I love to read and write historical fiction. I like looking back at a particular moment in time and wondering how people lived and why they did the things they did. Today I paused to look forward and wonder about those who one day will look back. Every day we live, we make new history. Someday our present will be someone else’s past. They will look back on our lives with curiosity, wondering how we ever managed to live without their modern conveniences, why we valued one thing over another, why we had this law or that law and not another, what formed our moralRead More →

This weekend I saw Free State of Jones, a dramatic and thought-provoking depiction of one man’s little known contribution to the Civil War. A controversial figure even among his own kin and understandably so – to some Newton Knight is a hero and unheralded example of civil disobedience, a Robin Hood of sorts standing up for the rights of poor whites and blacks in a war and its aftermath that pitted neighbor against neighbor and fueled sentiments of personal and states rights to preserve a way of life that benefited the privileged few. To others Knight was a traitor to the South, an outlaw, aRead More →

I left the land of freeways and sidewalks, reservoirs and bayous and entered a land of mountains and canyons, draws and washes. I traded flooded swollen rivers for dry streams that thirst for rain. Here the mountains have names and elevations as numerous and different as the people are sparse and eccentric. There are no sprawling subdivisions here, but signs that beckon the hardy, the adventurous, the solitary to buy a piece of this schizophrenic land, beautiful but harsh, its winters bitter, its summers boiling, its storms sudden and violent. And for a little while I walk its dusty trails, climb its mountains, drink inRead More →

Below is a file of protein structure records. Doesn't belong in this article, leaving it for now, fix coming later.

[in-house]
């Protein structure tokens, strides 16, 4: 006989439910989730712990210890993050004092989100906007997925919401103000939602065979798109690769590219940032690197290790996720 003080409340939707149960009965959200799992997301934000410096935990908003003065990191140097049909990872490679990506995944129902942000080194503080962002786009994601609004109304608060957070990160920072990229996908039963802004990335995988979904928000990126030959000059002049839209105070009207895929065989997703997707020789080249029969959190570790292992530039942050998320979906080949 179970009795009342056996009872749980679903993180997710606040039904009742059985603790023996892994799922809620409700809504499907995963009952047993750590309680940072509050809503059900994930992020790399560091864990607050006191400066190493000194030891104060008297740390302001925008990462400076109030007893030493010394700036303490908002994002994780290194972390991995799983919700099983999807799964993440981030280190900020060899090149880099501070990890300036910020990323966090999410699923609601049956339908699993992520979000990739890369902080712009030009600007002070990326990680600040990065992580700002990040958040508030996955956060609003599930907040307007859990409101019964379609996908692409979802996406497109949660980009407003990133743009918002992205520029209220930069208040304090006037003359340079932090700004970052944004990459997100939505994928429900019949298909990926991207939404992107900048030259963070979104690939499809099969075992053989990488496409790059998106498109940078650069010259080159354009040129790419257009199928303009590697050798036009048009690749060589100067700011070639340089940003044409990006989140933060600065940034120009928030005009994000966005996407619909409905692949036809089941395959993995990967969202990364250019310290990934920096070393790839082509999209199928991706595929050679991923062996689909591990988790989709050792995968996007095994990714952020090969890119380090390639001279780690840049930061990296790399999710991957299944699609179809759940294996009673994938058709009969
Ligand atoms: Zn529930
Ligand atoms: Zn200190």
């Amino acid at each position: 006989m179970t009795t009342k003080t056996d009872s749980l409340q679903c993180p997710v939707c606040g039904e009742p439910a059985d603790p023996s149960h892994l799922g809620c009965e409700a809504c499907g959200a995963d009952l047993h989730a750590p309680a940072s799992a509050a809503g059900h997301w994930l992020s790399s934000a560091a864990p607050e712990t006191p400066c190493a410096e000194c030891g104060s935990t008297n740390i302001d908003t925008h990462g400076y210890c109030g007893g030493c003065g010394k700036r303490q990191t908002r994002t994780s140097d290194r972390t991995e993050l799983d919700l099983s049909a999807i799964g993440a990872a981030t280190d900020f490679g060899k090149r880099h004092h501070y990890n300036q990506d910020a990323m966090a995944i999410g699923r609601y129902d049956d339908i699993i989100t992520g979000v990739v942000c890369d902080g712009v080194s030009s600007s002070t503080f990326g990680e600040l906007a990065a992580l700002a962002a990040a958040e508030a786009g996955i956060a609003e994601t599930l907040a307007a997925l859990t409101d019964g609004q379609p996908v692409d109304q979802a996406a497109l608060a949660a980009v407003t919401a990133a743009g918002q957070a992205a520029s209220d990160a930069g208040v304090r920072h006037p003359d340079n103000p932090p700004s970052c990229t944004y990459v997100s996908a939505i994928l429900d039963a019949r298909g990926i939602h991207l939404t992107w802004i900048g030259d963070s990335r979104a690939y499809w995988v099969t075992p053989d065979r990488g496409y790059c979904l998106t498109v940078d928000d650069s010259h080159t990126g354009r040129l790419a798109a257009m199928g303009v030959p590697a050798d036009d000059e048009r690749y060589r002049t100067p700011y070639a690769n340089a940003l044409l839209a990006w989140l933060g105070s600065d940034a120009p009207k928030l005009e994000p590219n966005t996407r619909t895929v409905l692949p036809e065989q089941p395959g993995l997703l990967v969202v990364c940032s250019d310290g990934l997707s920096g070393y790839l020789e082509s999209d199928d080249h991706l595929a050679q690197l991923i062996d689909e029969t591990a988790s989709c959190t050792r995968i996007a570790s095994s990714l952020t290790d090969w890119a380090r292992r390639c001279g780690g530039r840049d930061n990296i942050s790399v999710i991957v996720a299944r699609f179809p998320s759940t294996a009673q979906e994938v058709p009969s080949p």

As an author, I strive to create good story and characters that resonate truth. I can read lots of things in context if they make sense to the characters and the story. I approach my writing from the same mindset. My characters have diverse backgrounds, personalities, morals and motives. I try very hard to balance tastefulness with truth. The story and the characters are an organic undertaking. Each novel starts as a seed that germinates – takes root and with lots of patience and nurturing sprouts and takes shape. The Masters and Lindseys was just such a seed. Sedahlia is quite simply their story, aRead More →

Naming characters is no small task and writers are always on the lookout for inspiration. For Sedahlia, I didn’t have to look far. John Masters is my great-great grandfather’s name. Jessie is my beloved great grandmother’s name. While Sedahlia’s Jessie always seemed on the verge of wanting to slap somebody, the real Granny Jessie was the most peaceful woman I knew. Her favorite place was her rocking chair and when she took a quiet moment to sit there, she always had a Bible in her hand. That just goes to show there is more to character development than a name. Description, costume, dialogue, body language,Read More →